Monday, January 13, 2014

"Coming of age" a therontale

Today it is Japan's "Coming of Age" day. Fitting, then, that the next section of Therontales should regard him turning into an adult.


Take care, Caretakers!




Coming of Age


                Theron couldn’t tell whether it was the poison in the dragon’s blood that had to slowly work its way out of his system, or whether it was his sickened heart from losing his father, but for a long time the days were blank and empty. He could not love life the same. He did not visit the sheep, he did not visit anybody. His sole concern was loving his mother, Shara, and the two of them grieved for months and were a great comfort to each other.

                After she had properly processed her husband’s death, Shara said simply, “I’ve seen Mattriama face to face and survived. Samsoar, your father, is a good man, and lives, even now, and waits for us. We must live lives worthy of him.”

                Soon Shara’s mother and step-father came to live with them in their small mansion, in an attempt to try to fill the emptiness. Nobody could replace Father, but after a while, Theron felt the need to fill the house with as much life as possible.

                First of all, he became strong friends with Grandma and Grandpa. And after a while, when the pain had passed, he felt free to explore his new power: he could talk with animals. Visiting the sheep was a wonderful adventure. He spoke to them all, and though they did not exactly speak as humans speak, they had a language equally intelligent and nuanced. The dragon’s blood gave him a start. He still spoke with an accent, but now he could figure out all the problems with the sheep he had to intuit before, such as if Belamooth was sick: turns out she was just angry at the herd and it was psychosomatic.

                Theron would strike up conversations with all the birds and beasts, and was loved by all. Even the grumpy and nasty animals couldn’t resist him long, and that part of the woods became as if enchanted, as if Niviana had never left and taken her immortal friends with her.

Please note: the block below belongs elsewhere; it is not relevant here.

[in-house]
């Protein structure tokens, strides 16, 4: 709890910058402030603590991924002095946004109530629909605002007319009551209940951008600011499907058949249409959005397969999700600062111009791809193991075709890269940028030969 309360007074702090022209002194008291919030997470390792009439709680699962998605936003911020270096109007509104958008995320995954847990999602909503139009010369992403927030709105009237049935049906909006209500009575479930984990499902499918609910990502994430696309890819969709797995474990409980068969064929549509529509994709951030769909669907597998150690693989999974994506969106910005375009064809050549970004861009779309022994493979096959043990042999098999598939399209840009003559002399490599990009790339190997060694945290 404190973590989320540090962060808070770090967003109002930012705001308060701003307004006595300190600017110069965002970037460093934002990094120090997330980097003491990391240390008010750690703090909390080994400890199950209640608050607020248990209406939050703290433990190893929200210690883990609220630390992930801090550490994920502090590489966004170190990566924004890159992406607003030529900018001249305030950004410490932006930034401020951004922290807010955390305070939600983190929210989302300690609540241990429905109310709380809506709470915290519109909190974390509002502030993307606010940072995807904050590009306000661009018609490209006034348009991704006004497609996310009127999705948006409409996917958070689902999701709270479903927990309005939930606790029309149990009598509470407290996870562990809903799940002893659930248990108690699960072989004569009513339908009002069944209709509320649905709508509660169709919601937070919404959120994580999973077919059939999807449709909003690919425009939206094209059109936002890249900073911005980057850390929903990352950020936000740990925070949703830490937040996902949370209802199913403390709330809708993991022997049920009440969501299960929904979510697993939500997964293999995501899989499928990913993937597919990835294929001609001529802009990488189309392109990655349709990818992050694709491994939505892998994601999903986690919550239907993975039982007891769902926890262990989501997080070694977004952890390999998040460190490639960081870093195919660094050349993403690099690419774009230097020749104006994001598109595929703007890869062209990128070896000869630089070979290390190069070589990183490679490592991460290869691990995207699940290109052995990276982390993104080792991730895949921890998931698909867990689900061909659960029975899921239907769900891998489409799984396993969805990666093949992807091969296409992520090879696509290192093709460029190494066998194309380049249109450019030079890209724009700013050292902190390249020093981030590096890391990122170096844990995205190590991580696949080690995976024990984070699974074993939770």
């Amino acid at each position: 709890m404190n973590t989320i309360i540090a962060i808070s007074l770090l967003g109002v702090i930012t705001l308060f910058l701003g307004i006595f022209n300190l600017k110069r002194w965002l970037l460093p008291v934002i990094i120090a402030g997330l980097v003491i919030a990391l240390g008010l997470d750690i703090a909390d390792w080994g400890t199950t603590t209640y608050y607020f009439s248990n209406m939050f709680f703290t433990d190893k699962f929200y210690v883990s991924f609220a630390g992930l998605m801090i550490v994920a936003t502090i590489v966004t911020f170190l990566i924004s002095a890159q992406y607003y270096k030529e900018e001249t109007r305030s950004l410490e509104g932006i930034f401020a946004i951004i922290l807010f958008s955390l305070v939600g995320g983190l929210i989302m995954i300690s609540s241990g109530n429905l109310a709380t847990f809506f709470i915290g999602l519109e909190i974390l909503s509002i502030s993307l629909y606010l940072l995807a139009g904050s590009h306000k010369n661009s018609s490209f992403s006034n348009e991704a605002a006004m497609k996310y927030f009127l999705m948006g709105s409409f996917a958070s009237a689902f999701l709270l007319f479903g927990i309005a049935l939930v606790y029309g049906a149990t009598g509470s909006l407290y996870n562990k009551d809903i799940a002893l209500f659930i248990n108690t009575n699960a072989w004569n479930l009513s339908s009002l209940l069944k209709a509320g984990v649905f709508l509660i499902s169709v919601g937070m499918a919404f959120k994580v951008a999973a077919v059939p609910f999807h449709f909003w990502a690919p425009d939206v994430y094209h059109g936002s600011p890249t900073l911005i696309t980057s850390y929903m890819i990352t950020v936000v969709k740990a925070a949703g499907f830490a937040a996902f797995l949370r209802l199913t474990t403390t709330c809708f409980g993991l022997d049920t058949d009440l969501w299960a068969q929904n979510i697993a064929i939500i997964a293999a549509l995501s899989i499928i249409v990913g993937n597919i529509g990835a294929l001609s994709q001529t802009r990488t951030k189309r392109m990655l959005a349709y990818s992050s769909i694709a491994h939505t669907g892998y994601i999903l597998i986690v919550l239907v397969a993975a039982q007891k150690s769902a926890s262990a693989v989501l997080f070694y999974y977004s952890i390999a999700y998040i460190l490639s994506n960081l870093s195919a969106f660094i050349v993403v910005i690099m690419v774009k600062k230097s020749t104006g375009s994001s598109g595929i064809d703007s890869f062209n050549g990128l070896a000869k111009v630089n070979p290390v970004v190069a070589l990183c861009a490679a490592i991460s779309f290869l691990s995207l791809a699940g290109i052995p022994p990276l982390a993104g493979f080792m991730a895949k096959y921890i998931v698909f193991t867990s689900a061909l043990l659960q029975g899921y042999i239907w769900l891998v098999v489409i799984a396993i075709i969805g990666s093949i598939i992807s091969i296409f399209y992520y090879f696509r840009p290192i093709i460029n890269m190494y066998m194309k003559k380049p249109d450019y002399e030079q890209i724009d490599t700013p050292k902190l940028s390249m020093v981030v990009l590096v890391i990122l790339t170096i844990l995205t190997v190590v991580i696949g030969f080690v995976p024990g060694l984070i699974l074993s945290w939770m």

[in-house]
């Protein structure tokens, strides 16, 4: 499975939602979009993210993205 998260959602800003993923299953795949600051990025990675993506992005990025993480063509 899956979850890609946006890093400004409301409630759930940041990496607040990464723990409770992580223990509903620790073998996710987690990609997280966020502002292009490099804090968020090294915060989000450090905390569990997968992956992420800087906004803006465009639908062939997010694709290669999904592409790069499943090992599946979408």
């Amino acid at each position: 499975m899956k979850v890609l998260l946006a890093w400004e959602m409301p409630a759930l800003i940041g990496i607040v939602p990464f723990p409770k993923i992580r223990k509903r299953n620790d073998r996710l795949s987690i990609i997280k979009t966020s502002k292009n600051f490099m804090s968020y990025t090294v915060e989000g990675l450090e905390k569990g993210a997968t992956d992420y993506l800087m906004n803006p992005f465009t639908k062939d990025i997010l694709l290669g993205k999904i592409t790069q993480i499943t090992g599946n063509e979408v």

The question of Niviana weighed heavily in Theron’s heart, and as he approached his eighteenth birthday, he realized he must go and leave Shara, whom he loved so much, loved, indeed, more than the pupils of his eyes. Not only did he feel it was right to search out his mother, but he felt he had no choice. It became his obsession.

                Shara understood. She always understood. She suggested Theron take his father’s bow and arrow, the gift from Mattriama, but this Theron would not do. The bow was too sacred to him. And Theron could tell that Shara needed them, needed to hold the bow, from time to time, to feel as if she were still holding the hands of father. Sometimes she would kiss the bow and cry. Theron knew he must leave it behind.

                Nevertheless, he set up a system with the animals, a code of protection so that if anything like the Raugwulf were to come again– Ama forbid it! – then the house and her occupants would be safe. Grandpa also knew how to fire a bow, and was a good man, so he would use Father’s bow and arrow if he had to.

                When it was time for Theron to go, Shara revealed that she had sewn him some magical items, including clothes that kept you warm in the cold, or cold in the warmth, and which never needed to be cleaned. She had spent years learning the arts of making this special clothing. She also gave him a ring which, if he held it to his ear, he could hear Shara’s voice.

                Of course he brought Ernhurst and his arrows with him, and a good sum of gold he had earned over the years from jewel hunting. He also brought Father’s pipe, in which he would smoke, occasionally, not tobacco, but relaxing herbs and spices.

                With great sadness to leave Shara, but with a greater hope at the adventures that awaited him, Theron left the home he had known his whole life, and walked into the wilderness, with no destination in mind.




\ ~@M@~ /


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